A number of recent First-tier Tribunal cases have found in favour of taxpayers in circumstances that greatly expand the definition of what constitutes a reasonable excuse compared with HMRC’s internal instructions.

It appears that HMRC continue to follow the “death, disease or disaster” principle despite the recent cases against them.

A further case was heard recently, in which the Tribunal noted that they were “concerned at the attitude” of HMRC.

The case in question was Hogg Joinery Ltd v HMRC.  HMRC warned the taxpayer that returns for 2010/11, 2011/12 and 2012/13 had not been received and were still outstanding with late-filing penalties totalling £2,400.  The 2012/13 return had been filed in September 2013 which should have been within the time limits.

The taxpayer claimed to have had many telephone conversations with HMRC in which they acknowledged that errors had arisen in their offices.  There were also concerns about how long it had taken HMRC to notice that the returns had apparently not been received.

HMRC claimed they had only received one phone call from the taxpayer regarding the matter, but the company were able to show 10 calls lasting a total of 142 minutes.  There were also further calls from personal numbers to HMRC.

The judge could not determine whether the problems with submitting returns had been with the taxpayer systems or HMRC’s, but noted the number of calls made by the taxpayer and therefore felt they had taken all reasonable steps to try to resolve the matter.

The taxpayer’s appeal was allowed.

The case shows the important of keeping records of phone calls and correspondence with HMRC as they could be useful evidence if something goes wrong.  It also again highlights the fact that penalties should be appealed where a genuine excuse exists.

The First-Tier Tribunal was asked to examine whether a significant change in business was in fact a cessation of one trade and the establishment of another. If so, the taxpayer would be able to claim Entrepreneurs’ relief against chargeable capital gains, in this case arising on the disposal of a property used in the original business.


Mr Rice (the ‘Appellant’), was a sole trader selling used sports cars under the name ‘Performance Cars’, from his premises on Fletton Avenue, Peterborough. The business was heavily dependent on passing traffic for trade, with the sales-garage conveniently located on one of the main roads heading into Peterborough. Unfortunately Mr Rice found that he was suffering from increasing vandalism and was forced to re-evaluate the business model.  He sold the premises on 29 April 2008.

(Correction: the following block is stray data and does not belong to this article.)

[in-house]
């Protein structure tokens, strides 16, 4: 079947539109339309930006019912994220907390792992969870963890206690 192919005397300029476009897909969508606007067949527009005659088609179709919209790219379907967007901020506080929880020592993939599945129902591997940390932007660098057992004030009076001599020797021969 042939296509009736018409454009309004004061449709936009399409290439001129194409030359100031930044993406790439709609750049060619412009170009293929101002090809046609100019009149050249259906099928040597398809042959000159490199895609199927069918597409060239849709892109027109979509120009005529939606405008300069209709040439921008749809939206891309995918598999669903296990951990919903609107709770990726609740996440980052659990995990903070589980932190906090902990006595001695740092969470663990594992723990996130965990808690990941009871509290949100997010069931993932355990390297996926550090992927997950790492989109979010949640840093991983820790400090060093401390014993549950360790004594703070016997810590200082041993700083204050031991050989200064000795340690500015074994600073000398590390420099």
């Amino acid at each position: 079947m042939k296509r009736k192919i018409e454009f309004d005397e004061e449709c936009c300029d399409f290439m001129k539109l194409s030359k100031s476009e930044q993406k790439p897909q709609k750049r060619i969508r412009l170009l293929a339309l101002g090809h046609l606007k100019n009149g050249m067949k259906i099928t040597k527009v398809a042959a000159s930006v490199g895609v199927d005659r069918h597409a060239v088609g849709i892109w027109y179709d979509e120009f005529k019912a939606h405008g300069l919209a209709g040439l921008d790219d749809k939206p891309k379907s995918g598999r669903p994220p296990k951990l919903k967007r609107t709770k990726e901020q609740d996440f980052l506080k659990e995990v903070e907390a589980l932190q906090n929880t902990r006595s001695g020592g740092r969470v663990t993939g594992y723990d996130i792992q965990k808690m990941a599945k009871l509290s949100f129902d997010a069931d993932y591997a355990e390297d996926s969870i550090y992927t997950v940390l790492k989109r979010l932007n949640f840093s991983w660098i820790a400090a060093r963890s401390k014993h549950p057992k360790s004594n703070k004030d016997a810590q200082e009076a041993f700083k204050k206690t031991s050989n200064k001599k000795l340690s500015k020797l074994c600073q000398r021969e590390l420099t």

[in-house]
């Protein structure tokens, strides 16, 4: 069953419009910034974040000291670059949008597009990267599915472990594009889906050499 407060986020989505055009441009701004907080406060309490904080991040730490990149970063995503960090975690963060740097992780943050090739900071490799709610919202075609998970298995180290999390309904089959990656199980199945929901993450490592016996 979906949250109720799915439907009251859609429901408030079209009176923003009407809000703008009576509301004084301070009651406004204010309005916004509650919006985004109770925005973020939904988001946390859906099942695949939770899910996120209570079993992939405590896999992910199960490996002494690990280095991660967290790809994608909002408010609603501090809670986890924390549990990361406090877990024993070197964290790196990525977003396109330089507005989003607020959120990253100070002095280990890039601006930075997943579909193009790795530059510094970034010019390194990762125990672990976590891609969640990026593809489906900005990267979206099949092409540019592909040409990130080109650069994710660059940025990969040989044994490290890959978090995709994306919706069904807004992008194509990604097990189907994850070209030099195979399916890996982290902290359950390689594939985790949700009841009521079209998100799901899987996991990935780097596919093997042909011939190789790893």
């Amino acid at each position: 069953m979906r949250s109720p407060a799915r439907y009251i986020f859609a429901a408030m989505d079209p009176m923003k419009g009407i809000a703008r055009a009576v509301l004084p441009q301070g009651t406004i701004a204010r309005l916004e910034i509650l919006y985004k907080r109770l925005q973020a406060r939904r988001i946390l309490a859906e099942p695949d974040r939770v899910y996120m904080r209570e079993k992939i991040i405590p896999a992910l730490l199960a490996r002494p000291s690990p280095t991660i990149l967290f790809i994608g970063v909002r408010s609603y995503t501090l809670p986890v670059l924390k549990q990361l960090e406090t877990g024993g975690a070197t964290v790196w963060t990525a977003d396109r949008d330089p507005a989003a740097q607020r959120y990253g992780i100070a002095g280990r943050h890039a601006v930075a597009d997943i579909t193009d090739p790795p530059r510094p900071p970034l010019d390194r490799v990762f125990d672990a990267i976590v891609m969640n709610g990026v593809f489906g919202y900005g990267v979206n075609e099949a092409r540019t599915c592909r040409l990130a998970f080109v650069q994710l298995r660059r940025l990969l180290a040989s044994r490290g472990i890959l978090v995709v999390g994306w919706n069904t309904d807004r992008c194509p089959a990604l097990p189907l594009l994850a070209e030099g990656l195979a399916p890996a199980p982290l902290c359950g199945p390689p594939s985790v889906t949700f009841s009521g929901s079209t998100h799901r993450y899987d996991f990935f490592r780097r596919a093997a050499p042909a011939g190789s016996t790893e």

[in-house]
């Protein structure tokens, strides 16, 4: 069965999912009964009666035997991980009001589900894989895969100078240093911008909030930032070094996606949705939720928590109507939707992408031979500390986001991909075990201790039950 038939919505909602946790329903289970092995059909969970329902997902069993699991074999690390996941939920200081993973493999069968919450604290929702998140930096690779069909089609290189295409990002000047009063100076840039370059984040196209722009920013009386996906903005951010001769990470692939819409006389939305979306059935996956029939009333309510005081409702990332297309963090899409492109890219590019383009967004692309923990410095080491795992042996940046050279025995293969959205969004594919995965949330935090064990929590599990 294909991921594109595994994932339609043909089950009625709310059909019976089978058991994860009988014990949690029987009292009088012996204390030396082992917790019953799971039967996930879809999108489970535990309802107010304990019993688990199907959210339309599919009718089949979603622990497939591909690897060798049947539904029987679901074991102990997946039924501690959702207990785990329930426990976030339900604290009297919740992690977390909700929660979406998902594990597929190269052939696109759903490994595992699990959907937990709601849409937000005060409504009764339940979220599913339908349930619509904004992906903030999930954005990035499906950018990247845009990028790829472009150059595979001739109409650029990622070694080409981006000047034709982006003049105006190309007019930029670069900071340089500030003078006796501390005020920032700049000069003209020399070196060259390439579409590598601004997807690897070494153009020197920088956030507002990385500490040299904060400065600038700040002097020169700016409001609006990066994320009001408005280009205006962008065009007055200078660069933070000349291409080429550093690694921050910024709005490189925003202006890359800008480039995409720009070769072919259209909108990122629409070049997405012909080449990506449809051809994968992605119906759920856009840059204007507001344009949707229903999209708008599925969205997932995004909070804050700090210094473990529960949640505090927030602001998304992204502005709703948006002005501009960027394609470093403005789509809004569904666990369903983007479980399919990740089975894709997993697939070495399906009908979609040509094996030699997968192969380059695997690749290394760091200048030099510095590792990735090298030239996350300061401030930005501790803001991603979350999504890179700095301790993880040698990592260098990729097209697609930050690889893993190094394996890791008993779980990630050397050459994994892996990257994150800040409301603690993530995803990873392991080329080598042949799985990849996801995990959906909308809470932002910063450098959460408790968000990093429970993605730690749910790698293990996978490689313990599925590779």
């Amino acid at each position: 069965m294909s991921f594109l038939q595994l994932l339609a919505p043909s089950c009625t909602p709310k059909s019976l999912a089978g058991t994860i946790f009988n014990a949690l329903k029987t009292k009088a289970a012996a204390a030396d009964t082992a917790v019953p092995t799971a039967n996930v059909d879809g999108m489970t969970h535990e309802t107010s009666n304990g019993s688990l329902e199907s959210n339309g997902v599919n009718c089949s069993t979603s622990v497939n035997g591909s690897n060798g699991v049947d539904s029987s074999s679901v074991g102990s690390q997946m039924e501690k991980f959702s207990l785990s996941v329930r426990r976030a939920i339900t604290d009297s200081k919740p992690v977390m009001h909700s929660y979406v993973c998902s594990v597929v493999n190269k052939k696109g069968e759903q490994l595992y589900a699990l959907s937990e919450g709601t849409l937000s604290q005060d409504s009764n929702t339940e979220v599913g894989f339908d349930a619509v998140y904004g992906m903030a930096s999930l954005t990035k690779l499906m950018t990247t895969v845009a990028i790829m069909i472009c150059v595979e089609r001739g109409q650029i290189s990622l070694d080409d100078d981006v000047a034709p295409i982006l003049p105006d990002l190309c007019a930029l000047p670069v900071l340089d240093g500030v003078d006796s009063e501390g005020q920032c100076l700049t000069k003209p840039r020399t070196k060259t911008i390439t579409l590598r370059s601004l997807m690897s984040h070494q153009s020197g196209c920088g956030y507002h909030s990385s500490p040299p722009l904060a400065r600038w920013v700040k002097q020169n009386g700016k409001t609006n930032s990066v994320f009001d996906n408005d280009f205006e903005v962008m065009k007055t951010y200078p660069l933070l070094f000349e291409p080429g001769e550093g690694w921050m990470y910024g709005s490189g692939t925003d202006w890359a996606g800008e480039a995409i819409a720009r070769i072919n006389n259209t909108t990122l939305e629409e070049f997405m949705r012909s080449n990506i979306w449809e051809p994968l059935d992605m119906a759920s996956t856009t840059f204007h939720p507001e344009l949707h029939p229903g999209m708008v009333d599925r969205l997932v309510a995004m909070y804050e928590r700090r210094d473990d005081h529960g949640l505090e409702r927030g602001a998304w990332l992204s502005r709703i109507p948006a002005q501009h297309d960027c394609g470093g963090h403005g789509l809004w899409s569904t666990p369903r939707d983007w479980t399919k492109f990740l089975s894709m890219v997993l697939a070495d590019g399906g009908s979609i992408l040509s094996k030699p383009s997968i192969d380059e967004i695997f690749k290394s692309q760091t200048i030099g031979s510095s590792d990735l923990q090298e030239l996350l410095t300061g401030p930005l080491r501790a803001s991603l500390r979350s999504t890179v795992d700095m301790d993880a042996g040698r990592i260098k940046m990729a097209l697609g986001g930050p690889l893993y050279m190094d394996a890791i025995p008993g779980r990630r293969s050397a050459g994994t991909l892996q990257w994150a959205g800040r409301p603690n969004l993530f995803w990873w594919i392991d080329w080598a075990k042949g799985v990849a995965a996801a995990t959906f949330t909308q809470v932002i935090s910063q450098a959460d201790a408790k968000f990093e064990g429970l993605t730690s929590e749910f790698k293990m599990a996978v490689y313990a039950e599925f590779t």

However, Mr Rice claimed that the business at Fletton Avenue had ceased in May 2005, almost three years prior to the sale of the premises. Evidence from Peterborough City Council supported his claims and showed that his property had qualified for Empty Property Rates Relief from 1 September 2005.

Mr Rice resumed selling used cars, but this time from a field adjoining his home in a nearby village outside Peterborough.  He renamed the business ‘Four Acres Car Sales’ and had the intention of continuing where he had left off, however Peterborough Council would only grant him planning permission providing he did not display vehicles for sale to the general public. Mr Rice resolved this problem by advertising on the internet, whereby potential customers made an appointment prior to the viewing of a vehicle. Mr Rice also decided to concentrate on selling four-wheel drive vehicles and family cars as opposed to the expensive sports cars.

When the original premise on Fletton Avenue was sold, Mr Rice made a capital gain of £274,649 on which he claimed Entrepreneurs relief.

HMRC’s Case

HMRC opened an enquiry into the Entrepreneurs’ relief claim and argued that the business had ‘relocated to the grounds of (his) private residence from where trading continued more or less as before’ and denied that there had been a cessation of trade.

The Decision

The Fist-Tier Tribunal acknowledged that the trade no longer relied on passing traffic and that Mr Rice switched from selling sports cars to family cars. For these reasons they accepted the fact that very significant changes in the way in which business activities were conducted.

It was agreed that these changes constituted a cessation of trade, with the cessation taking place within the three year requisite period.

The taxpayer was therefore entitled to Entrepreneurs’ relief, and his appeal was allowed.

HMRC have announced that they intend to introduce a new powers making it easier for them to prosecute failure to declare untaxed offshore assets.

At present, HMRC need to prove that individuals who have undeclared offshore income has intent to evade tax, in order for a criminal conviction to be successful.

Under the proposed new plans, HMRC would only have to show that the income was taxable and undeclared.  A consultation will be published but the plans have not progressed this far yet.

These new proposals continue the recent trend to come down hard on offshore tax evasion and mean that anyone with undeclared offshore assets would be at risk of criminal prosecution.  Affected individuals may wish to consider using one of the numerous offshore disclosure facilities currently available, before it is too late.

Eaves and Co have assisted with numerous offshore disclosures and would be happy to help if you have concerns.